Feb. 1st, 2015

Books 4-6

Feb. 1st, 2015 07:44 pm
lizzardgirl: (books)
Book 4: Bluestockings, by Jane Robinson

Caroline lent me this book, about women in British academia 1869-1939, and it was really fascinating. The author meticulously dug through all sorts of experience reports, from interviewing old students in those cases where they were still alive, to diaries, letters, etc. A beautiful picture of so many women dedicated to learning and self-fulfillment. My problem with this book was that it got too anecdotal at times. Robinson recounted what she'd learnt with great passion, but I think there might have been more coherence in the way she ordered things - for one thing, it's all divided up in chapters, but I couldn't always make out what one chapter's point was supposed to be compared to the previous. Also, sometimes she bundles things together too much and seems to forget, over the common theme of studying women, that there is actually a pretty great difference in external circumstances between 1869 and 1939 and that people's experiences can't just generalised over seventy years. But still, a very enjoyable read.

Book 5: Busman's Honeymoon, by Dorothy L. Sayers

Okay, so, uhm, obviously I love this book. I love how we know see Peter's and Harriet's love for each other play out, see them painfully and tenderly navigate a relationship and all that and I'm absolutely grateful we got to see those scenes. But, it's just not Gaudy Night-like. It's top-notch and all that, but Gaudy Night just is its own league. What I love very much about this book is that you get a real sense of the scenes and fast-paced dialogue and such, from the theatre play it was originally (and boy would I love to see that play) but that also means that some of the epilogue bits feel a bit ... tacked on (and conversely, some of the dialogue scenes earlier on feel almost too-fast paced for a novel, and a bit to much like fishing for a punchline)? Also I get that it's a real break-through for them in the end that Peter manages to ask Harriet for help, and those scenes are really wonderfully touching, but it's a bit depressing that they bond over an execution ... But I don't want it to sound as if I'm not liking this book, I am, I'm loving it in fact, just ... I would have loved to have read Gaudy Night Pt II.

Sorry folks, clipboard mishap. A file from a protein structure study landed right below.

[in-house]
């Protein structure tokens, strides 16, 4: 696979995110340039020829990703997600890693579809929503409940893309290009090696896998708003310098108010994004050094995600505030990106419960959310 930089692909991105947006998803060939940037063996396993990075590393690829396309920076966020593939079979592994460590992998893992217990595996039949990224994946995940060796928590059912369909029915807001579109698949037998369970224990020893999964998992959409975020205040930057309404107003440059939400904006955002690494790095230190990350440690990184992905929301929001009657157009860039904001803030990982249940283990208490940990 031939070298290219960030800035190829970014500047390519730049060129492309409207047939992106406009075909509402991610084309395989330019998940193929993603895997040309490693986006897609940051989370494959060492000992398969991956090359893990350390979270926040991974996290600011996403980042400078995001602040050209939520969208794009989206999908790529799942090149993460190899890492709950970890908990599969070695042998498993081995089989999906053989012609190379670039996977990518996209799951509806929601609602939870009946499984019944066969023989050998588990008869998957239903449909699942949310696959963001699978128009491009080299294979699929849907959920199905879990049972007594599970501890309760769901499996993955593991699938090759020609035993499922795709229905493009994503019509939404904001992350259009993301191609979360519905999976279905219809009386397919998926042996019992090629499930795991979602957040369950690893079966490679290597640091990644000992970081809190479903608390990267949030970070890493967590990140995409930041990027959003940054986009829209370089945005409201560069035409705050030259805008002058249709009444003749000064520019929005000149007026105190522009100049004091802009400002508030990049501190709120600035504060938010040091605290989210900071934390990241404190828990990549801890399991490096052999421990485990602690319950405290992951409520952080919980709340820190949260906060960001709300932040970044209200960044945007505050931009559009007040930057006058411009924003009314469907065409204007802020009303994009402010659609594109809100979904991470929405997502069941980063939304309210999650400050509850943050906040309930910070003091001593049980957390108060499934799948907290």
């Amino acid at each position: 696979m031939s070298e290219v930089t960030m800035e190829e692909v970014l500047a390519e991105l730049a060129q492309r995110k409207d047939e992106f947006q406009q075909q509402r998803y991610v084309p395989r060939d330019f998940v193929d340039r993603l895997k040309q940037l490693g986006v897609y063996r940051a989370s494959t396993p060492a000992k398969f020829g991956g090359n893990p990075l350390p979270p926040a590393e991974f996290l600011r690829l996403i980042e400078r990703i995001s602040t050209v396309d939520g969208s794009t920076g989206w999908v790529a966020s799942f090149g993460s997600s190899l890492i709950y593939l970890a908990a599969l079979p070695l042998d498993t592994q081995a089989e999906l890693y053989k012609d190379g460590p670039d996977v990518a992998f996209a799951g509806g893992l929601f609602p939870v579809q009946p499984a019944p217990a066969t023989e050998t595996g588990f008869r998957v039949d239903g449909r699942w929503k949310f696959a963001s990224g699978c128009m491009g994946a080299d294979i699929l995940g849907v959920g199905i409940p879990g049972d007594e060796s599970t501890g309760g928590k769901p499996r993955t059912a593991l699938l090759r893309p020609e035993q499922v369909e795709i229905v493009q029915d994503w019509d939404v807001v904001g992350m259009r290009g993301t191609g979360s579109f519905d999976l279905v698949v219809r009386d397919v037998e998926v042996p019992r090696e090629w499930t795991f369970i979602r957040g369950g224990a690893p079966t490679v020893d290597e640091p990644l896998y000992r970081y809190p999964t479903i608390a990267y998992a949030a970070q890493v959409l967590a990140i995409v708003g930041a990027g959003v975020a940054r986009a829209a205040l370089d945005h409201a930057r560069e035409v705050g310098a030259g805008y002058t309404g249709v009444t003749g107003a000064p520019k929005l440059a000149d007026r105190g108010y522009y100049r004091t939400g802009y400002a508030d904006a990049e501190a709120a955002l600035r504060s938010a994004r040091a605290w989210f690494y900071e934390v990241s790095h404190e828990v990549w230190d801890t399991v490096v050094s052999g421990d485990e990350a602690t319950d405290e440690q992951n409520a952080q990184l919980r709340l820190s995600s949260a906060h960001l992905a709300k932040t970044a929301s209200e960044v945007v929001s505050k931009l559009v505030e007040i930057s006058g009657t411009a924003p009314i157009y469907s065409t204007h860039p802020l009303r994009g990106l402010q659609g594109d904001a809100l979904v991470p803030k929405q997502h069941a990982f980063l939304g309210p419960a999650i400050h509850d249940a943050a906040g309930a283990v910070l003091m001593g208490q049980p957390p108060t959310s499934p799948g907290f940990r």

Book 6: The Shooting Party, by Isabel Colegate

That's the book that I was ranting about earlier this week. It got better, it was quite an okay read in the end. There were a few bits that I really liked, like how the author managed to describe what I'd call consensual adultery - i.e. sort of like an Edwardian open marriage - with having the partners have respect for each other. I also thought that the climax of the story was fairly neat and sort of just put well together. I just didn't think it was more than just a good read - and quite apart from the egregious error that I mentioned earlier (that, in the end, had no influence whatsoever on the plot, so yeah, whatever) it was fairly obvious that the book was written in the 1980s and trying too much to pretend it was written in 1913.

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